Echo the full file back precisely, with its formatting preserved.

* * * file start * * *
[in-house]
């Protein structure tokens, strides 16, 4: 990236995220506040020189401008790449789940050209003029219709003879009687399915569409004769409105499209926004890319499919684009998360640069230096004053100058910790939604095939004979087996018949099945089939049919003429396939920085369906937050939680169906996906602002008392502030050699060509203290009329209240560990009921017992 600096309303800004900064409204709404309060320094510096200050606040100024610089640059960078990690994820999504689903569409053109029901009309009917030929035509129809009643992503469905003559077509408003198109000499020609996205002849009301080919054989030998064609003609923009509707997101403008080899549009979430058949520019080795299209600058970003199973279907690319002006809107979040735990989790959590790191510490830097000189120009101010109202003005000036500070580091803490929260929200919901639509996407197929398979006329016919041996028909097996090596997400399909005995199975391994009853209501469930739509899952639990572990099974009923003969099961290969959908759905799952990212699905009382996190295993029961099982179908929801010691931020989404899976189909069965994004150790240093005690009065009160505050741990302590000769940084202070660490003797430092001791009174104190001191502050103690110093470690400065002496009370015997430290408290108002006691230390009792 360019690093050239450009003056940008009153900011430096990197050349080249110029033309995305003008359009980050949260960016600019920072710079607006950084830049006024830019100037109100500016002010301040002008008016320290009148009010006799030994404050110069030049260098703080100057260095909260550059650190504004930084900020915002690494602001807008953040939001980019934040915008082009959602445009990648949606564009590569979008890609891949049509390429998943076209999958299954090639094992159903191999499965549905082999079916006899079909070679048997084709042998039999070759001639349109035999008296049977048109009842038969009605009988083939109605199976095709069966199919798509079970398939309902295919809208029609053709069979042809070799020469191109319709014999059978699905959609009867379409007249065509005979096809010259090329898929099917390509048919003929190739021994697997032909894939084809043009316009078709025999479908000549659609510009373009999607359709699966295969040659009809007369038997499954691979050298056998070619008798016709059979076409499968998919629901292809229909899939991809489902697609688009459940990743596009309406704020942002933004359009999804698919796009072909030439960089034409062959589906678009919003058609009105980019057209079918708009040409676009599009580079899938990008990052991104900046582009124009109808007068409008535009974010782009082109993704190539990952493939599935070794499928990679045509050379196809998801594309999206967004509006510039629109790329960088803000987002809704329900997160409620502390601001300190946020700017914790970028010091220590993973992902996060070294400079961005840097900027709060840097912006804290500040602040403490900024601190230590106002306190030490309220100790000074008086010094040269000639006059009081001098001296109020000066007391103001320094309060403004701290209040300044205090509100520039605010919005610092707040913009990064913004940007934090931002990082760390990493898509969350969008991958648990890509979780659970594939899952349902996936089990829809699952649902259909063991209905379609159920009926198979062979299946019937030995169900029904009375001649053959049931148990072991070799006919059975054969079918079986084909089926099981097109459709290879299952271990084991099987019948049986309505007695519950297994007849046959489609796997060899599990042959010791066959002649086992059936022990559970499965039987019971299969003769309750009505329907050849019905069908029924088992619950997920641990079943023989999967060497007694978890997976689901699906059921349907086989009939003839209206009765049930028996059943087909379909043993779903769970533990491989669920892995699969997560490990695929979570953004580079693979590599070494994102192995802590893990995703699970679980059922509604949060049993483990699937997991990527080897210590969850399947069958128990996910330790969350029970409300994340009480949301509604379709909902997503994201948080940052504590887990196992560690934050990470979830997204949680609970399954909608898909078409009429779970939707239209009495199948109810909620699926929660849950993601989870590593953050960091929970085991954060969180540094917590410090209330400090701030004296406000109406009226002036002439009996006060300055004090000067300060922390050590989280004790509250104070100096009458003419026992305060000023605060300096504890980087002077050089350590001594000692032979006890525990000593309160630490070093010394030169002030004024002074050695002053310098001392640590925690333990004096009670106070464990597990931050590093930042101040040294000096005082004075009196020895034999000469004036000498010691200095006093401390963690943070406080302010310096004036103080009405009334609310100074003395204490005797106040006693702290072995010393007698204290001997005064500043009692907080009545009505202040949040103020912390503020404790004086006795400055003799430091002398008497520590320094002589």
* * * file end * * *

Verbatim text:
[in-house]
């Protein structure tokens, strides 16, 4: 990236995220506040020189401008790449789940050209003029219709003879009687399915569409004769409105499209926004890319499919684009998360640069230096004053100058910790939604095939004979087996018949099945089939049919003429396939920085369906937050939680169906996906602002008392502030050699060509203290009329209240560990009921017992 600096309303800004900064409204709404309060320094510096200050606040100024610089640059960078990690994820999504689903569409053109029901009309009917030929035509129809009643992503469905003559077509408003198109000499020609996205002849009301080919054989030998064609003609923009509707997101403008080899549009979430058949520019080795299209600058970003199973279907690319002006809107979040735990989790959590790191510490830097000189120009101010109202003005000036500070580091803490929260929200919901639509996407197929398979006329016919041996028909097996090596997400399909005995199975391994009853209501469930739509899952639990572990099974009923003969099961290969959908759905799952990212699905009382996190295993029961099982179908929801010691931020989404899976189909069965994004150790240093005690009065009160505050741990302590000769940084202070660490003797430092001791009174104190001191502050103690110093470690400065002496009370015997430290408290108002006691230390009792 360019690093050239450009003056940008009153900011430096990197050349080249110029033309995305003008359009980050949260960016600019920072710079607006950084830049006024830019100037109100500016002010301040002008008016320290009148009010006799030994404050110069030049260098703080100057260095909260550059650190504004930084900020915002690494602001807008953040939001980019934040915008082009959602445009990648949606564009590569979008890609891949049509390429998943076209999958299954090639094992159903191999499965549905082999079916006899079909070679048997084709042998039999070759001639349109035999008296049977048109009842038969009605009988083939109605199976095709069966199919798509079970398939309902295919809208029609053709069979042809070799020469191109319709014999059978699905959609009867379409007249065509005979096809010259090329898929099917390509048919003929190739021994697997032909894939084809043009316009078709025999479908000549659609510009373009999607359709699966295969040659009809007369038997499954691979050298056998070619008798016709059979076409499968998919629901292809229909899939991809489902697609688009459940990743596009309406704020942002933004359009999804698919796009072909030439960089034409062959589906678009919003058609009105980019057209079918708009040409676009599009580079899938990008990052991104900046582009124009109808007068409008535009974010782009082109993704190539990952493939599935070794499928990679045509050379196809998801594309999206967004509006510039629109790329960088803000987002809704329900997160409620502390601001300190946020700017914790970028010091220590993973992902996060070294400079961005840097900027709060840097912006804290500040602040403490900024601190230590106002306190030490309220100790000074008086010094040269000639006059009081001098001296109020000066007391103001320094309060403004701290209040300044205090509100520039605010919005610092707040913009990064913004940007934090931002990082760390990493898509969350969008991958648990890509979780659970594939899952349902996936089990829809699952649902259909063991209905379609159920009926198979062979299946019937030995169900029904009375001649053959049931148990072991070799006919059975054969079918079986084909089926099981097109459709290879299952271990084991099987019948049986309505007695519950297994007849046959489609796997060899599990042959010791066959002649086992059936022990559970499965039987019971299969003769309750009505329907050849019905069908029924088992619950997920641990079943023989999967060497007694978890997976689901699906059921349907086989009939003839209206009765049930028996059943087909379909043993779903769970533990491989669920892995699969997560490990695929979570953004580079693979590599070494994102192995802590893990995703699970679980059922509604949060049993483990699937997991990527080897210590969850399947069958128990996910330790969350029970409300994340009480949301509604379709909902997503994201948080940052504590887990196992560690934050990470979830997204949680609970399954909608898909078409009429779970939707239209009495199948109810909620699926929660849950993601989870590593953050960091929970085991954060969180540094917590410090209330400090701030004296406000109406009226002036002439009996006060300055004090000067300060922390050590989280004790509250104070100096009458003419026992305060000023605060300096504890980087002077050089350590001594000692032979006890525990000593309160630490070093010394030169002030004024002074050695002053310098001392640590925690333990004096009670106070464990597990931050590093930042101040040294000096005082004075009196020895034999000469004036000498010691200095006093401390963690943070406080302010310096004036103080009405009334609310100074003395204490005797106040006693702290072995010393007698204290001997005064500043009692907080009545009505202040949040103020912390503020404790004086006795400055003799430091002398008497520590320094002589």